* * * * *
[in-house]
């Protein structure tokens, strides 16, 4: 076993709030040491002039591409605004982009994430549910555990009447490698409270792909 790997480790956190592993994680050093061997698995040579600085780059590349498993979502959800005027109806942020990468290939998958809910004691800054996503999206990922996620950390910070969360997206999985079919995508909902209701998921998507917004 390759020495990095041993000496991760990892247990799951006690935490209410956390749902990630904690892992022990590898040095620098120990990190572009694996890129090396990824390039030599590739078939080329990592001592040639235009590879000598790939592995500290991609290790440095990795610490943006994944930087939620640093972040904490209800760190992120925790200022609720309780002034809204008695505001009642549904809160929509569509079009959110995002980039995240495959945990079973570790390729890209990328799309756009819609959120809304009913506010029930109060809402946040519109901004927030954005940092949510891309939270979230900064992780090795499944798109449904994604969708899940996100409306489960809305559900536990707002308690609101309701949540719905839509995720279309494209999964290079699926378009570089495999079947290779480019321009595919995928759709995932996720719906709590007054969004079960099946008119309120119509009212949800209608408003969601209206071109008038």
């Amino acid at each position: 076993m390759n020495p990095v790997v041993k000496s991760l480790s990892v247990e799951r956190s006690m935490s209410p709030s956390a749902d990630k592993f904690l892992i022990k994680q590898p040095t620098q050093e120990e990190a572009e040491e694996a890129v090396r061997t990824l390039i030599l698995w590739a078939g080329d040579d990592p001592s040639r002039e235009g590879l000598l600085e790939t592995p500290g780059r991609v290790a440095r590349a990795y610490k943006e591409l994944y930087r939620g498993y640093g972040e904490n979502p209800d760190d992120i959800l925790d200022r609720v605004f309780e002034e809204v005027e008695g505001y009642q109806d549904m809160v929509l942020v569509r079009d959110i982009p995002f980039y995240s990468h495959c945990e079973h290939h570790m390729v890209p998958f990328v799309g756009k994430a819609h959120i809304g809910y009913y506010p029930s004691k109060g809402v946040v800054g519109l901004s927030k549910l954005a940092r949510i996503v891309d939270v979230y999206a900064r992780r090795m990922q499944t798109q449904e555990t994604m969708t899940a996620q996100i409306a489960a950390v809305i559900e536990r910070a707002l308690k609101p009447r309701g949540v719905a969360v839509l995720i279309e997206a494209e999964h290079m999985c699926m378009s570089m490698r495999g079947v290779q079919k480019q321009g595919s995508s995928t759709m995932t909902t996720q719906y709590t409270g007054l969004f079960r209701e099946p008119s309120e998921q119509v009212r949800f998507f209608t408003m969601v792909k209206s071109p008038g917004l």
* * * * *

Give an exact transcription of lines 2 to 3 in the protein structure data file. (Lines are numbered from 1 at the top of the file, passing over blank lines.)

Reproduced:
């Protein structure tokens, strides 16, 4: 076993709030040491002039591409605004982009994430549910555990009447490698409270792909 790997480790956190592993994680050093061997698995040579600085780059590349498993979502959800005027109806942020990468290939998958809910004691800054996503999206990922996620950390910070969360997206999985079919995508909902209701998921998507917004 390759020495990095041993000496991760990892247990799951006690935490209410956390749902990630904690892992022990590898040095620098120990990190572009694996890129090396990824390039030599590739078939080329990592001592040639235009590879000598790939592995500290991609290790440095990795610490943006994944930087939620640093972040904490209800760190992120925790200022609720309780002034809204008695505001009642549904809160929509569509079009959110995002980039995240495959945990079973570790390729890209990328799309756009819609959120809304009913506010029930109060809402946040519109901004927030954005940092949510891309939270979230900064992780090795499944798109449904994604969708899940996100409306489960809305559900536990707002308690609101309701949540719905839509995720279309494209999964290079699926378009570089495999079947290779480019321009595919995928759709995932996720719906709590007054969004079960099946008119309120119509009212949800209608408003969601209206071109008038």
């Amino acid at each position: 076993m390759n020495p990095v790997v041993k000496s991760l480790s990892v247990e799951r956190s006690m935490s209410p709030s956390a749902d990630k592993f904690l892992i022990k994680q590898p040095t620098q050093e120990e990190a572009e040491e694996a890129v090396r061997t990824l390039i030599l698995w590739a078939g080329d040579d990592p001592s040639r002039e235009g590879l000598l600085e790939t592995p500290g780059r991609v290790a440095r590349a990795y610490k943006e591409l994944y930087r939620g498993y640093g972040e904490n979502p209800d760190d992120i959800l925790d200022r609720v605004f309780e002034e809204v005027e008695g505001y009642q109806d549904m809160v929509l942020v569509r079009d959110i982009p995002f980039y995240s990468h495959c945990e079973h290939h570790m390729v890209p998958f990328v799309g756009k994430a819609h959120i809304g809910y009913y506010p029930s004691k109060g809402v946040v800054g519109l901004s927030k549910l954005a940092r949510i996503v891309d939270v979230y999206a900064r992780r090795m990922q499944t798109q449904e555990t994604m969708t899940a996620q996100i409306a489960a950390v809305i559900e536990r910070a707002l308690k609101p009447r309701g949540v719905a969360v839509l995720i279309e997206a494209e999964h290079m999985c699926m378009s570089m490698r495999g079947v290779q079919k480019q321009g595919s995508s995928t759709m995932t909902t996720q719906y709590t409270g007054l969004f079960r209701e099946p008119s309120e998921q119509v009212r949800f998507f209608t408003m969601v792909k209206s071109p008038g917004l």